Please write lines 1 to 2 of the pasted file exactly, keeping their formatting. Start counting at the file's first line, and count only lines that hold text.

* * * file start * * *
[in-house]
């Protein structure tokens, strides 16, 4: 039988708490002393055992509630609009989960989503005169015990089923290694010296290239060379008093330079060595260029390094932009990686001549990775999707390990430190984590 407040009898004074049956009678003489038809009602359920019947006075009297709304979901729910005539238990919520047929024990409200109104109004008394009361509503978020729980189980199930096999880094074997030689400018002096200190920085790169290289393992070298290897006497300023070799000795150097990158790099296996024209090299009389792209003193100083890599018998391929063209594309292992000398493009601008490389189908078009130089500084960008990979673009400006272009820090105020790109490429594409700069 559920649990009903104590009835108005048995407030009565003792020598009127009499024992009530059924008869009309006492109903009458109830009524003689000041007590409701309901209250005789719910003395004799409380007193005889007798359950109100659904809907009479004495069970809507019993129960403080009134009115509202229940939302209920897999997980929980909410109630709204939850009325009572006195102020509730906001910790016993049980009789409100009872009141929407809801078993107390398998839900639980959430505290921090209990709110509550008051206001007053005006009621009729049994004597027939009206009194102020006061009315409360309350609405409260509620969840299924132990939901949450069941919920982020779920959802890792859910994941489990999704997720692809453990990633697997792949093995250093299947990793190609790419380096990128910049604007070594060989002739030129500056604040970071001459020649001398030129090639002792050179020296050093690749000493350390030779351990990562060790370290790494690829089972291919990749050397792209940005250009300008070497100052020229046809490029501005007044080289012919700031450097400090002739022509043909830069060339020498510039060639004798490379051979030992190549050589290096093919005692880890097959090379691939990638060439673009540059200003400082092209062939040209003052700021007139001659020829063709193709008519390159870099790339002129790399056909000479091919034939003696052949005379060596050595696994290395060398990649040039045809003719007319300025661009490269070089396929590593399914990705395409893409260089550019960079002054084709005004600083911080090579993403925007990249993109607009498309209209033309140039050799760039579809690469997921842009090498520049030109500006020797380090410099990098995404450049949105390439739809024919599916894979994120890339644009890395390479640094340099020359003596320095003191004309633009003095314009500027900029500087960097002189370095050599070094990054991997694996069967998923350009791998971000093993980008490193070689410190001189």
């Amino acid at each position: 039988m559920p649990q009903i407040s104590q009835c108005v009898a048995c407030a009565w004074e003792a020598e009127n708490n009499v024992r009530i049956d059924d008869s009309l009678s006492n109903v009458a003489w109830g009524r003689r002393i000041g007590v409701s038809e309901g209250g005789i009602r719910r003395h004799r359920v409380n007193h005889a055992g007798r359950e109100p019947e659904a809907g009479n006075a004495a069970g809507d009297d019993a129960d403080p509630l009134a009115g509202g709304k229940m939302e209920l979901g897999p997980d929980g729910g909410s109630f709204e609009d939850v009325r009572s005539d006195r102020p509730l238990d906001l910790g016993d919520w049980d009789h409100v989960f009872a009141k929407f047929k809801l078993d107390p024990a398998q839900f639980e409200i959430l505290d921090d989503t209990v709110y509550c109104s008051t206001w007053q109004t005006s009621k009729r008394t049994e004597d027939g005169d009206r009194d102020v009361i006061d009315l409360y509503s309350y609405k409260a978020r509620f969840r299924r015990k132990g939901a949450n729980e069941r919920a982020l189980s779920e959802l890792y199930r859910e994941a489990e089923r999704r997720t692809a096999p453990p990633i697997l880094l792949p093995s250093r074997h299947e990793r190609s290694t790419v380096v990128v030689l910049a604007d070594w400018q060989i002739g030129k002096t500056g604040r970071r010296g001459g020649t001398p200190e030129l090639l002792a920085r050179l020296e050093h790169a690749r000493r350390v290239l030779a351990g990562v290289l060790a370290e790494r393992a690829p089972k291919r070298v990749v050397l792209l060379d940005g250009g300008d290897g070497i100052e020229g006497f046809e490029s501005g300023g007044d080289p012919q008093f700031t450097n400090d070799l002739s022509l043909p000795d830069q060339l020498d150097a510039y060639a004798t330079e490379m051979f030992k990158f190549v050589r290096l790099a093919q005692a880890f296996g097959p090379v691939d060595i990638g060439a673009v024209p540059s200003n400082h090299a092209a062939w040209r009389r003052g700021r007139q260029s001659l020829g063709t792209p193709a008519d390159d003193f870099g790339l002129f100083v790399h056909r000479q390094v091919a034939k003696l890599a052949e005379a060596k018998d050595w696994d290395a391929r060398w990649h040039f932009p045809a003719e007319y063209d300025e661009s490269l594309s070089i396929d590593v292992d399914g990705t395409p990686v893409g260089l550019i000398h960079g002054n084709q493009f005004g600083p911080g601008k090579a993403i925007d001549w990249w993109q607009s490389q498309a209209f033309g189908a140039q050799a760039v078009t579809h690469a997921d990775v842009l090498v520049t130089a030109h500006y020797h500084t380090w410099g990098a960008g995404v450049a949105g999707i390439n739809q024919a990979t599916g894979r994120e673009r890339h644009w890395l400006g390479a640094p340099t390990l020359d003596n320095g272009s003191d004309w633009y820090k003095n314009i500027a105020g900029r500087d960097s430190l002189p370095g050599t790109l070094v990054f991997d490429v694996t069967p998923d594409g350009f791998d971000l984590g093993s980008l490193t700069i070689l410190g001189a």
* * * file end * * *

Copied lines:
[in-house]
């Protein structure tokens, strides 16, 4: 039988708490002393055992509630609009989960989503005169015990089923290694010296290239060379008093330079060595260029390094932009990686001549990775999707390990430190984590 407040009898004074049956009678003489038809009602359920019947006075009297709304979901729910005539238990919520047929024990409200109104109004008394009361509503978020729980189980199930096999880094074997030689400018002096200190920085790169290289393992070298290897006497300023070799000795150097990158790099296996024209090299009389792209003193100083890599018998391929063209594309292992000398493009601008490389189908078009130089500084960008990979673009400006272009820090105020790109490429594409700069 559920649990009903104590009835108005048995407030009565003792020598009127009499024992009530059924008869009309006492109903009458109830009524003689000041007590409701309901209250005789719910003395004799409380007193005889007798359950109100659904809907009479004495069970809507019993129960403080009134009115509202229940939302209920897999997980929980909410109630709204939850009325009572006195102020509730906001910790016993049980009789409100009872009141929407809801078993107390398998839900639980959430505290921090209990709110509550008051206001007053005006009621009729049994004597027939009206009194102020006061009315409360309350609405409260509620969840299924132990939901949450069941919920982020779920959802890792859910994941489990999704997720692809453990990633697997792949093995250093299947990793190609790419380096990128910049604007070594060989002739030129500056604040970071001459020649001398030129090639002792050179020296050093690749000493350390030779351990990562060790370290790494690829089972291919990749050397792209940005250009300008070497100052020229046809490029501005007044080289012919700031450097400090002739022509043909830069060339020498510039060639004798490379051979030992190549050589290096093919005692880890097959090379691939990638060439673009540059200003400082092209062939040209003052700021007139001659020829063709193709008519390159870099790339002129790399056909000479091919034939003696052949005379060596050595696994290395060398990649040039045809003719007319300025661009490269070089396929590593399914990705395409893409260089550019960079002054084709005004600083911080090579993403925007990249993109607009498309209209033309140039050799760039579809690469997921842009090498520049030109500006020797380090410099990098995404450049949105390439739809024919599916894979994120890339644009890395390479640094340099020359003596320095003191004309633009003095314009500027900029500087960097002189370095050599070094990054991997694996069967998923350009791998971000093993980008490193070689410190001189």